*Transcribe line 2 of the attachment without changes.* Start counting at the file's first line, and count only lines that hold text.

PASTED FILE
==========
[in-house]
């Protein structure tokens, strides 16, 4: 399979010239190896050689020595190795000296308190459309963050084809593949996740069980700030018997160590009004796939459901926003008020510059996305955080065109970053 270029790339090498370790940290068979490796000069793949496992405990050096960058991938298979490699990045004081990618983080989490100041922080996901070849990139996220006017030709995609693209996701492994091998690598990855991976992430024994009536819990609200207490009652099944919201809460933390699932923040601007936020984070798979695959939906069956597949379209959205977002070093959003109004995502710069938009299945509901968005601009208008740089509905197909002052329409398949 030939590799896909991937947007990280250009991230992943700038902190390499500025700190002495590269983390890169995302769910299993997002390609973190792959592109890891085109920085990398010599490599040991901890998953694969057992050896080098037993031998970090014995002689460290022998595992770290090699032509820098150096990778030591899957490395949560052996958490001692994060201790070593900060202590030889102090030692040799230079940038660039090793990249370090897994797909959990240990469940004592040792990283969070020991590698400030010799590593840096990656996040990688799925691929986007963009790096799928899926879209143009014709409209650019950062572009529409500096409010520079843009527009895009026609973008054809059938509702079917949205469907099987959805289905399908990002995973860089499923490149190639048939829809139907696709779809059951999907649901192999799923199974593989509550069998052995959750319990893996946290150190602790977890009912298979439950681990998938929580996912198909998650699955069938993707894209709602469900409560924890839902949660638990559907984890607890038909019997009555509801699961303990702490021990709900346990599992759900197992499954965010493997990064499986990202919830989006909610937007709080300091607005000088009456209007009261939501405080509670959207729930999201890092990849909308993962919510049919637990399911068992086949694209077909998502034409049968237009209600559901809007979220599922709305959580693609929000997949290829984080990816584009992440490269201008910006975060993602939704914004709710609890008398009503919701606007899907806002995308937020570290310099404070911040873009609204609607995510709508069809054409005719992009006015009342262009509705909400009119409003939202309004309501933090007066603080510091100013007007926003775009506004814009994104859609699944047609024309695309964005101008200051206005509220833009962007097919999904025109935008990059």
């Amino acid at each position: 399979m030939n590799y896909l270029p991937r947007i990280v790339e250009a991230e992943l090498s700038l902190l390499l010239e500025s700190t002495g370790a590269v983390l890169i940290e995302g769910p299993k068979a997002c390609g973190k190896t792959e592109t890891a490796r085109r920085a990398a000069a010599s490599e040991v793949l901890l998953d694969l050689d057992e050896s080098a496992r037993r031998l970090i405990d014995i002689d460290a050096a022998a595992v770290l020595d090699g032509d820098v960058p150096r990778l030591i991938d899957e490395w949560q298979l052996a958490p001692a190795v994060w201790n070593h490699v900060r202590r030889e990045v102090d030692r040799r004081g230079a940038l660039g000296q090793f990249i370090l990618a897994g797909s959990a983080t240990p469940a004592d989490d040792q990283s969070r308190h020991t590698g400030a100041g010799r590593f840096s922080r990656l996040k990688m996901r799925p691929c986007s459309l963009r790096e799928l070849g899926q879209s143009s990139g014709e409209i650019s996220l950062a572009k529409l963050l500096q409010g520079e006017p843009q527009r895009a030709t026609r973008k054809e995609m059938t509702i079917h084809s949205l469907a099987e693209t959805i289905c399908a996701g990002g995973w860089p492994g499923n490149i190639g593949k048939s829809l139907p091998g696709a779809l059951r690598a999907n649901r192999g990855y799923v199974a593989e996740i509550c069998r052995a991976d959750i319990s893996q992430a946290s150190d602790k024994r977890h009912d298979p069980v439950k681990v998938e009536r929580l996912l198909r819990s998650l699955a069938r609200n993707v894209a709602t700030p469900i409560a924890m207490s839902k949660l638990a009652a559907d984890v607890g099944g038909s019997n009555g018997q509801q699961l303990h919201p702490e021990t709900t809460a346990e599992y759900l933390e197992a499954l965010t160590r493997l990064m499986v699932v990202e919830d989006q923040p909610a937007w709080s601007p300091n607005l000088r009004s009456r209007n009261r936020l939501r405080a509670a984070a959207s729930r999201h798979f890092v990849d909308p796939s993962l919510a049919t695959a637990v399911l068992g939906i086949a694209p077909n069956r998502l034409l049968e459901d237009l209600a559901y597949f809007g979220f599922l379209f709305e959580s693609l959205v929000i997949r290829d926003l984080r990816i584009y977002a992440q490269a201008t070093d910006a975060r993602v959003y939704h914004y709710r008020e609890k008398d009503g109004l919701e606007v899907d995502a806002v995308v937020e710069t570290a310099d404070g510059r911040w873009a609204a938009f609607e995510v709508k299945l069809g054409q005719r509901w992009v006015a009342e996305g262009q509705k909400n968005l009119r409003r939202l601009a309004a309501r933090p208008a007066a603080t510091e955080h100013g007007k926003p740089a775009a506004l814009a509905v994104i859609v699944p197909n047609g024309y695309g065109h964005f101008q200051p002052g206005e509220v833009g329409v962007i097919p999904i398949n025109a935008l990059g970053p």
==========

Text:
């Protein structure tokens, strides 16, 4: 399979010239190896050689020595190795000296308190459309963050084809593949996740069980700030018997160590009004796939459901926003008020510059996305955080065109970053 270029790339090498370790940290068979490796000069793949496992405990050096960058991938298979490699990045004081990618983080989490100041922080996901070849990139996220006017030709995609693209996701492994091998690598990855991976992430024994009536819990609200207490009652099944919201809460933390699932923040601007936020984070798979695959939906069956597949379209959205977002070093959003109004995502710069938009299945509901968005601009208008740089509905197909002052329409398949 030939590799896909991937947007990280250009991230992943700038902190390499500025700190002495590269983390890169995302769910299993997002390609973190792959592109890891085109920085990398010599490599040991901890998953694969057992050896080098037993031998970090014995002689460290022998595992770290090699032509820098150096990778030591899957490395949560052996958490001692994060201790070593900060202590030889102090030692040799230079940038660039090793990249370090897994797909959990240990469940004592040792990283969070020991590698400030010799590593840096990656996040990688799925691929986007963009790096799928899926879209143009014709409209650019950062572009529409500096409010520079843009527009895009026609973008054809059938509702079917949205469907099987959805289905399908990002995973860089499923490149190639048939829809139907696709779809059951999907649901192999799923199974593989509550069998052995959750319990893996946290150190602790977890009912298979439950681990998938929580996912198909998650699955069938993707894209709602469900409560924890839902949660638990559907984890607890038909019997009555509801699961303990702490021990709900346990599992759900197992499954965010493997990064499986990202919830989006909610937007709080300091607005000088009456209007009261939501405080509670959207729930999201890092990849909308993962919510049919637990399911068992086949694209077909998502034409049968237009209600559901809007979220599922709305959580693609929000997949290829984080990816584009992440490269201008910006975060993602939704914004709710609890008398009503919701606007899907806002995308937020570290310099404070911040873009609204609607995510709508069809054409005719992009006015009342262009509705909400009119409003939202309004309501933090007066603080510091100013007007926003775009506004814009994104859609699944047609024309695309964005101008200051206005509220833009962007097919999904025109935008990059």